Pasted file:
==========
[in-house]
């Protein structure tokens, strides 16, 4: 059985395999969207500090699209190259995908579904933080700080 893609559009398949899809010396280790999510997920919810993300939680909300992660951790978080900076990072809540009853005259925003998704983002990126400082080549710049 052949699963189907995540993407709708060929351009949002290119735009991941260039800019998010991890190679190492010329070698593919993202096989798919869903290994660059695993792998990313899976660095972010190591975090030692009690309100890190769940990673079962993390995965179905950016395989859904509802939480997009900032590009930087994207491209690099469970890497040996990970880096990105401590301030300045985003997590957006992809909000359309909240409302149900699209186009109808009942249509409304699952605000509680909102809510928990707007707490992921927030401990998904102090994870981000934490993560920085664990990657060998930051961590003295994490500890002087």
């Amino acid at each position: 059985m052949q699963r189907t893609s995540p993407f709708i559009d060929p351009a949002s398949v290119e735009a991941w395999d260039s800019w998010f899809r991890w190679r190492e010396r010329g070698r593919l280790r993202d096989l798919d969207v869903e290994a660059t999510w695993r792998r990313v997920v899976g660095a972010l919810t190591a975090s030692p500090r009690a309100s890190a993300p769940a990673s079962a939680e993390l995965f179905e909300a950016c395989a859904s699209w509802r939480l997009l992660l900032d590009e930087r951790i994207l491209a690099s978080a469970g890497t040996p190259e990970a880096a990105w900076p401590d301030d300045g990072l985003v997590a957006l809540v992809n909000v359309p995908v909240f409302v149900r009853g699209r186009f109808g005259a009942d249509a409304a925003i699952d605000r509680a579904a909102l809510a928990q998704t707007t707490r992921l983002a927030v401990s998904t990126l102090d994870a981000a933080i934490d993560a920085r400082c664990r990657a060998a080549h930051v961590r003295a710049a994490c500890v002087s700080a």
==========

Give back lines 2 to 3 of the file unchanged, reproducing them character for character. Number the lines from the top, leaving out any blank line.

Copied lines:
């Protein structure tokens, strides 16, 4: 059985395999969207500090699209190259995908579904933080700080 893609559009398949899809010396280790999510997920919810993300939680909300992660951790978080900076990072809540009853005259925003998704983002990126400082080549710049 052949699963189907995540993407709708060929351009949002290119735009991941260039800019998010991890190679190492010329070698593919993202096989798919869903290994660059695993792998990313899976660095972010190591975090030692009690309100890190769940990673079962993390995965179905950016395989859904509802939480997009900032590009930087994207491209690099469970890497040996990970880096990105401590301030300045985003997590957006992809909000359309909240409302149900699209186009109808009942249509409304699952605000509680909102809510928990707007707490992921927030401990998904102090994870981000934490993560920085664990990657060998930051961590003295994490500890002087």
């Amino acid at each position: 059985m052949q699963r189907t893609s995540p993407f709708i559009d060929p351009a949002s398949v290119e735009a991941w395999d260039s800019w998010f899809r991890w190679r190492e010396r010329g070698r593919l280790r993202d096989l798919d969207v869903e290994a660059t999510w695993r792998r990313v997920v899976g660095a972010l919810t190591a975090s030692p500090r009690a309100s890190a993300p769940a990673s079962a939680e993390l995965f179905e909300a950016c395989a859904s699209w509802r939480l997009l992660l900032d590009e930087r951790i994207l491209a690099s978080a469970g890497t040996p190259e990970a880096a990105w900076p401590d301030d300045g990072l985003v997590a957006l809540v992809n909000v359309p995908v909240f409302v149900r009853g699209r186009f109808g005259a009942d249509a409304a925003i699952d605000r509680a579904a909102l809510a928990q998704t707007t707490r992921l983002a927030v401990s998904t990126l102090d994870a981000a933080i934490d993560a920085r400082c664990r990657a060998a080549h930051v961590r003295a710049a994490c500890v002087s700080a």